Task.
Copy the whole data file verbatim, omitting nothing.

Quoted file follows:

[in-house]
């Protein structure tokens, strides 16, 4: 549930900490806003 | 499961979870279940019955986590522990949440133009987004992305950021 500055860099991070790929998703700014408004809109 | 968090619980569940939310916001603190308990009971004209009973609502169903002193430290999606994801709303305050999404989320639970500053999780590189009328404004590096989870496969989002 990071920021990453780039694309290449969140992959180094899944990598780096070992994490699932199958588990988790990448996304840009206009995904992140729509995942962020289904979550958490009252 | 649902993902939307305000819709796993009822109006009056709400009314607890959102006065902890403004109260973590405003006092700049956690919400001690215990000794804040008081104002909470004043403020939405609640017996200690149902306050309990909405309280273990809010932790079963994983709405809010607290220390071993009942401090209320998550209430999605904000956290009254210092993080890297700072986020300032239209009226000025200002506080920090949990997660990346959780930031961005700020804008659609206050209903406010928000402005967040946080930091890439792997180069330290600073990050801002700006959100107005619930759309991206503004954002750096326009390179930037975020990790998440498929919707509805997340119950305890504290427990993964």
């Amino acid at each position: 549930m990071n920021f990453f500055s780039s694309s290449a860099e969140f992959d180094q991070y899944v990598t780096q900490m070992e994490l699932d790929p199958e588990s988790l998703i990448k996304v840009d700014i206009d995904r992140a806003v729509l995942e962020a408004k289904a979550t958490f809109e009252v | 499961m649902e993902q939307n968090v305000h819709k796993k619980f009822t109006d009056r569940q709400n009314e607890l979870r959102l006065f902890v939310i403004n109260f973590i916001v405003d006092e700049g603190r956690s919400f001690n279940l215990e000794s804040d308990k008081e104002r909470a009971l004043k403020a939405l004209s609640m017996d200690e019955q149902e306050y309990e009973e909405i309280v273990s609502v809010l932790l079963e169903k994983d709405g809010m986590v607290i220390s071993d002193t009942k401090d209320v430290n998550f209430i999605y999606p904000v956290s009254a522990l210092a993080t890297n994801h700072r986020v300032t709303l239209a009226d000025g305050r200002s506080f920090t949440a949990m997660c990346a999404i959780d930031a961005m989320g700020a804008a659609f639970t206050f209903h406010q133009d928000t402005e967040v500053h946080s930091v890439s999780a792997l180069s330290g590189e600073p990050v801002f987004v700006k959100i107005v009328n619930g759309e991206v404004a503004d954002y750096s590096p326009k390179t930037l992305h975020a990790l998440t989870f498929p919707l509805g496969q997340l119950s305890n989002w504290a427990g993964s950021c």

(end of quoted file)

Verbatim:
[in-house]
């Protein structure tokens, strides 16, 4: 549930900490806003 | 499961979870279940019955986590522990949440133009987004992305950021 500055860099991070790929998703700014408004809109 | 968090619980569940939310916001603190308990009971004209009973609502169903002193430290999606994801709303305050999404989320639970500053999780590189009328404004590096989870496969989002 990071920021990453780039694309290449969140992959180094899944990598780096070992994490699932199958588990988790990448996304840009206009995904992140729509995942962020289904979550958490009252 | 649902993902939307305000819709796993009822109006009056709400009314607890959102006065902890403004109260973590405003006092700049956690919400001690215990000794804040008081104002909470004043403020939405609640017996200690149902306050309990909405309280273990809010932790079963994983709405809010607290220390071993009942401090209320998550209430999605904000956290009254210092993080890297700072986020300032239209009226000025200002506080920090949990997660990346959780930031961005700020804008659609206050209903406010928000402005967040946080930091890439792997180069330290600073990050801002700006959100107005619930759309991206503004954002750096326009390179930037975020990790998440498929919707509805997340119950305890504290427990993964």
């Amino acid at each position: 549930m990071n920021f990453f500055s780039s694309s290449a860099e969140f992959d180094q991070y899944v990598t780096q900490m070992e994490l699932d790929p199958e588990s988790l998703i990448k996304v840009d700014i206009d995904r992140a806003v729509l995942e962020a408004k289904a979550t958490f809109e009252v | 499961m649902e993902q939307n968090v305000h819709k796993k619980f009822t109006d009056r569940q709400n009314e607890l979870r959102l006065f902890v939310i403004n109260f973590i916001v405003d006092e700049g603190r956690s919400f001690n279940l215990e000794s804040d308990k008081e104002r909470a009971l004043k403020a939405l004209s609640m017996d200690e019955q149902e306050y309990e009973e909405i309280v273990s609502v809010l932790l079963e169903k994983d709405g809010m986590v607290i220390s071993d002193t009942k401090d209320v430290n998550f209430i999605y999606p904000v956290s009254a522990l210092a993080t890297n994801h700072r986020v300032t709303l239209a009226d000025g305050r200002s506080f920090t949440a949990m997660c990346a999404i959780d930031a961005m989320g700020a804008a659609f639970t206050f209903h406010q133009d928000t402005e967040v500053h946080s930091v890439s999780a792997l180069s330290g590189e600073p990050v801002f987004v700006k959100i107005v009328n619930g759309e991206v404004a503004d954002y750096s590096p326009k390179t930037l992305h975020a990790l998440t989870f498929p919707l509805g496969q997340l119950s305890n989002w504290a427990g993964s950021c």